Coleman’s most notable work involves organizing around mental and behavioral health emergency response. She played an integral in passing the Community Emergency Services and Supports Act (CESSA) in 2021. She continues to work diligently to implement non-police alternatives to emergency response in these situations.


Cheryl Miller (Public Health Organizer, STOP)

Cheryl Miller joined Southside Together Organizing for Power (STOP) a year ago as the Public Health Organizer and is also the co-lead for the Collaborative for Community Wellness coalition. Her primary campaign is Treatment not Trauma which advocates for reestablishment and expansion of the city public mental health centers and also advocates for a city-wide non-police crisis response for mental and behavioral health crises calls. Cheryl is a lifelong Chicagoan who has lived on the Southside most of her life. She believes people sharing stories of their lived experiences is powerful and can engender dramatic societal change. Throughout her life she has been active in social justice causes ranging from antiwar and peace movements, anti-domestic violence, and queer activism. A former cabdriver, she helped lead the successful fight to organize a union for cabdrivers. She is excited to be a part of the CESSA coalition.

Robert Peters (State Senator)

State Senator Robert Peters has a deep passion for public service cultivated by numerous events throughout his life that left a profound impact on him and the people he cares about.

He was born in 1985 deaf and with a massive speech impediment. His biological mother was addicted to drugs and alcohol, and his adopted mother and father were a social worker and a civil rights lawyer, respectively. He is a proud South Sider and an even prouder Chicagoan.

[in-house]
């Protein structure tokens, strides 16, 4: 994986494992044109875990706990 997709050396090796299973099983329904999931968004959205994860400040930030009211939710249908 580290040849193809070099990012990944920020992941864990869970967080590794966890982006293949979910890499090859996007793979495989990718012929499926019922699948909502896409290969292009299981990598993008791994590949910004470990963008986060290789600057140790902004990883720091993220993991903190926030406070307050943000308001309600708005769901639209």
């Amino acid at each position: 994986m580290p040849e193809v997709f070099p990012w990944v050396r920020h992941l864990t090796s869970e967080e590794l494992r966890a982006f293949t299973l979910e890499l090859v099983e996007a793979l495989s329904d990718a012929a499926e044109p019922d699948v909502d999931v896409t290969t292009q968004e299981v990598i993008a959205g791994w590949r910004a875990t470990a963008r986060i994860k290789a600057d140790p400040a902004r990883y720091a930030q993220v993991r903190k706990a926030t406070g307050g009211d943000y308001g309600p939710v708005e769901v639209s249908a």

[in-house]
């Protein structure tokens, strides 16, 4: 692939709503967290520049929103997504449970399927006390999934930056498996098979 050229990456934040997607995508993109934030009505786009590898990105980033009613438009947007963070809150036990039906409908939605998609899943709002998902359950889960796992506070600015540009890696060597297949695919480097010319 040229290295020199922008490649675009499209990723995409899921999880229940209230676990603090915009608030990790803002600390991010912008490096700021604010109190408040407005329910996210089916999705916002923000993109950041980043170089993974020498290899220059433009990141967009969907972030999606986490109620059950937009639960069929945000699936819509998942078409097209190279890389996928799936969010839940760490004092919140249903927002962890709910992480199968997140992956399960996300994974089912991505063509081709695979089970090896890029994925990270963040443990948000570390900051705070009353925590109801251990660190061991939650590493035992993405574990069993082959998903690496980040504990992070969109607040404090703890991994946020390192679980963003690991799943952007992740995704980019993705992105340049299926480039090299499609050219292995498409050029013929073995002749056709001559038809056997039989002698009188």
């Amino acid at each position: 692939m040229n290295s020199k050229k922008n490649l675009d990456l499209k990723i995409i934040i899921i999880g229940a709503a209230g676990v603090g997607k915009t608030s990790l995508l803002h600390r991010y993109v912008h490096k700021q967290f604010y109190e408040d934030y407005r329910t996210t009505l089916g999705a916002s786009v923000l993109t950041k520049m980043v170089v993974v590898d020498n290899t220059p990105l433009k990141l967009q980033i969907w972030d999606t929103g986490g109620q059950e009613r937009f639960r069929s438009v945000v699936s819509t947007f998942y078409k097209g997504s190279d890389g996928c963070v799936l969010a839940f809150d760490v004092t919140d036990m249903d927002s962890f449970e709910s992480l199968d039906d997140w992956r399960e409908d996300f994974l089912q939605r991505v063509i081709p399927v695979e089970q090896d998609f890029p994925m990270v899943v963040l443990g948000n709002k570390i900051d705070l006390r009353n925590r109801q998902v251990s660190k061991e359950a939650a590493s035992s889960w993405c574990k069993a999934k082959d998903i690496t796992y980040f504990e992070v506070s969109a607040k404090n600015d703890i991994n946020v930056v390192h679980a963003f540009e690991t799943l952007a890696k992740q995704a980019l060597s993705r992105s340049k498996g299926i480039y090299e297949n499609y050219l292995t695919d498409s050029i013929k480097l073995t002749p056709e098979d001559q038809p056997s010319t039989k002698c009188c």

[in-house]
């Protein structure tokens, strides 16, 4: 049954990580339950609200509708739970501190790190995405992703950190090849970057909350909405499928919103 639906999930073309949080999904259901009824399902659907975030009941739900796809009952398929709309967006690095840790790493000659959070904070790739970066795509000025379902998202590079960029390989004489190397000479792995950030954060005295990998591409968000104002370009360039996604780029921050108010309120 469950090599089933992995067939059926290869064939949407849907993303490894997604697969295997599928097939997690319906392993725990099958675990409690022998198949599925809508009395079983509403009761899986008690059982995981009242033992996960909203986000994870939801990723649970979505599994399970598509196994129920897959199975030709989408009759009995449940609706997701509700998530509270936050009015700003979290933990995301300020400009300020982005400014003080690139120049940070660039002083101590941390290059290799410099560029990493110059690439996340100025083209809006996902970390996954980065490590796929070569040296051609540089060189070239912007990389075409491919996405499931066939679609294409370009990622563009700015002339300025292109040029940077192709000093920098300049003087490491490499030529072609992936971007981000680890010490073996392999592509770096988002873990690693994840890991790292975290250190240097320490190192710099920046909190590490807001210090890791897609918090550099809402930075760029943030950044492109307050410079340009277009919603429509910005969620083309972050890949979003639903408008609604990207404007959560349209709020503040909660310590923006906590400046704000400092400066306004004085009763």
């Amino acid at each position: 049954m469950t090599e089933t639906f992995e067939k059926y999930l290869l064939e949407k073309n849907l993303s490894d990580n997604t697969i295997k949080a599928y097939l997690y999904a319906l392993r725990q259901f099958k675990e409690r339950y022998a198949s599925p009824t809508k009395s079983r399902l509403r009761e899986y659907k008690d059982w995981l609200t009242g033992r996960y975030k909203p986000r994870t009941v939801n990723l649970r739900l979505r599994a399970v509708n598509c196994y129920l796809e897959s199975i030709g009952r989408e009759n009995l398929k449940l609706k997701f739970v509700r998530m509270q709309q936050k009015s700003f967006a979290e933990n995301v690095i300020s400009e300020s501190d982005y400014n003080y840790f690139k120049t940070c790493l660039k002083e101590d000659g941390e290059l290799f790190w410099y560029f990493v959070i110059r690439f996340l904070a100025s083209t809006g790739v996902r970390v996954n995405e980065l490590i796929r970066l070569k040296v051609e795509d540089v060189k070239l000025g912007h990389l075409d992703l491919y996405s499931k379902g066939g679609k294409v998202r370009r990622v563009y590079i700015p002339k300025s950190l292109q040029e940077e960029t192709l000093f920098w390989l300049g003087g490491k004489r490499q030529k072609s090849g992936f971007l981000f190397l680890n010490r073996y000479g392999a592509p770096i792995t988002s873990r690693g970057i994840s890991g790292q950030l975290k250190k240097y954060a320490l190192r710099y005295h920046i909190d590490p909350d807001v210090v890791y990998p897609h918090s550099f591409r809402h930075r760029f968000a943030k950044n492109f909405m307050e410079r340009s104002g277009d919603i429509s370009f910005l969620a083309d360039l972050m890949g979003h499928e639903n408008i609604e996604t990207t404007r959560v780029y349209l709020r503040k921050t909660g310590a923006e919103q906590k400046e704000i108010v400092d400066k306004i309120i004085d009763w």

Peters’ struggles with health and environment in early childhood led to difficulties, but he credits teachers and administrators at his public school for checking in on him and guiding him. He gained full hearing ability by the time he was 8 and full speech capability by the time he was 12.

After Peters’ parents’ marriage dissolved when he was a teenager, he moved in with his father and became interested in public service. He admired the work his father did as a civil rights and criminal defense attorney, championing justice and even arguing before the U.S. Supreme Court on behalf of individuals whose personal property was unlawfully seized by police. His father’s work, along with his biological mother’s struggles with addiction, inspired him to fight for criminal justice reform.

Like many who left college in the midst of the Great Recession, Peters struggled to find work. He started as a community and political organizer back home in Chicago, but both of his parents died within a year and a half of each other, leaving him unemployed and grieving. Difficulty paying his bills and the inability to obtain health insurance because of his pre-existing conditions only furthered his drive to work on behalf of others dealing with the same issues.

As a political organizer, Peters successfully fought to require Cook County judges to set affordable bail amounts for all defendants, leading to a substantial reduction in the Cook County Jail population since it took effect in July 2017.

As a state senator, Peters plans to continue advocating for the people in his community and district to ensure they get the investment they need. He is also committed to passing a balanced budget, continuing his focus on criminal justice reform, creating clean energy jobs and fighting for quality public education. He is passionate about his work and his community and intends to be the best public servant he can be.

In the 102nd General Assembly, Senator Peters will serve as the Chair of the Public Safety Committee. He will also serve as member of the Criminal Law, Environment and Conservation, Health, Human Rights, Labor, and Revenue Committees.